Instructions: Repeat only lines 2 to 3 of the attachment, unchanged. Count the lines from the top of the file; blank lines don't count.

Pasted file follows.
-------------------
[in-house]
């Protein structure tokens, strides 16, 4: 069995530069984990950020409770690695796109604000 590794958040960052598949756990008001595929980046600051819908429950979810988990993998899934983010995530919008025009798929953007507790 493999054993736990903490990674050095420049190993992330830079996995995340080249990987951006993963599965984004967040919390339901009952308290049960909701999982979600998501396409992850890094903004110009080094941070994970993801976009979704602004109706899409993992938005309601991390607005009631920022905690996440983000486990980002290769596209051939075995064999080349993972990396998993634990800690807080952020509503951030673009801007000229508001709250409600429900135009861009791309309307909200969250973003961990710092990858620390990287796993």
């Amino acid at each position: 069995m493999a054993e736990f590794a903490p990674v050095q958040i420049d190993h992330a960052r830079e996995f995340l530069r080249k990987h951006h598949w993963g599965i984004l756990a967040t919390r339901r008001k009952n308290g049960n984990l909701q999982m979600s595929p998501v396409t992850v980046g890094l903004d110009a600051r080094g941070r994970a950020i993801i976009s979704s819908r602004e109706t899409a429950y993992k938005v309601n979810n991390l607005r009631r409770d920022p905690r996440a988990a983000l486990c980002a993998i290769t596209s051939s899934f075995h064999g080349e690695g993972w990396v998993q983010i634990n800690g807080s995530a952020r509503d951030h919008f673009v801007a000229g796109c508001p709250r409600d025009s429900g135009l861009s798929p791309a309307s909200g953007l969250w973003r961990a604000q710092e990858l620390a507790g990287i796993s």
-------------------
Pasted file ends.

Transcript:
């Protein structure tokens, strides 16, 4: 069995530069984990950020409770690695796109604000 590794958040960052598949756990008001595929980046600051819908429950979810988990993998899934983010995530919008025009798929953007507790 493999054993736990903490990674050095420049190993992330830079996995995340080249990987951006993963599965984004967040919390339901009952308290049960909701999982979600998501396409992850890094903004110009080094941070994970993801976009979704602004109706899409993992938005309601991390607005009631920022905690996440983000486990980002290769596209051939075995064999080349993972990396998993634990800690807080952020509503951030673009801007000229508001709250409600429900135009861009791309309307909200969250973003961990710092990858620390990287796993």
């Amino acid at each position: 069995m493999a054993e736990f590794a903490p990674v050095q958040i420049d190993h992330a960052r830079e996995f995340l530069r080249k990987h951006h598949w993963g599965i984004l756990a967040t919390r339901r008001k009952n308290g049960n984990l909701q999982m979600s595929p998501v396409t992850v980046g890094l903004d110009a600051r080094g941070r994970a950020i993801i976009s979704s819908r602004e109706t899409a429950y993992k938005v309601n979810n991390l607005r009631r409770d920022p905690r996440a988990a983000l486990c980002a993998i290769t596209s051939s899934f075995h064999g080349e690695g993972w990396v998993q983010i634990n800690g807080s995530a952020r509503d951030h919008f673009v801007a000229g796109c508001p709250r409600d025009s429900g135009l861009s798929p791309a309307s909200g953007l969250w973003r961990a604000q710092e990858l620390a507790g990287i796993s």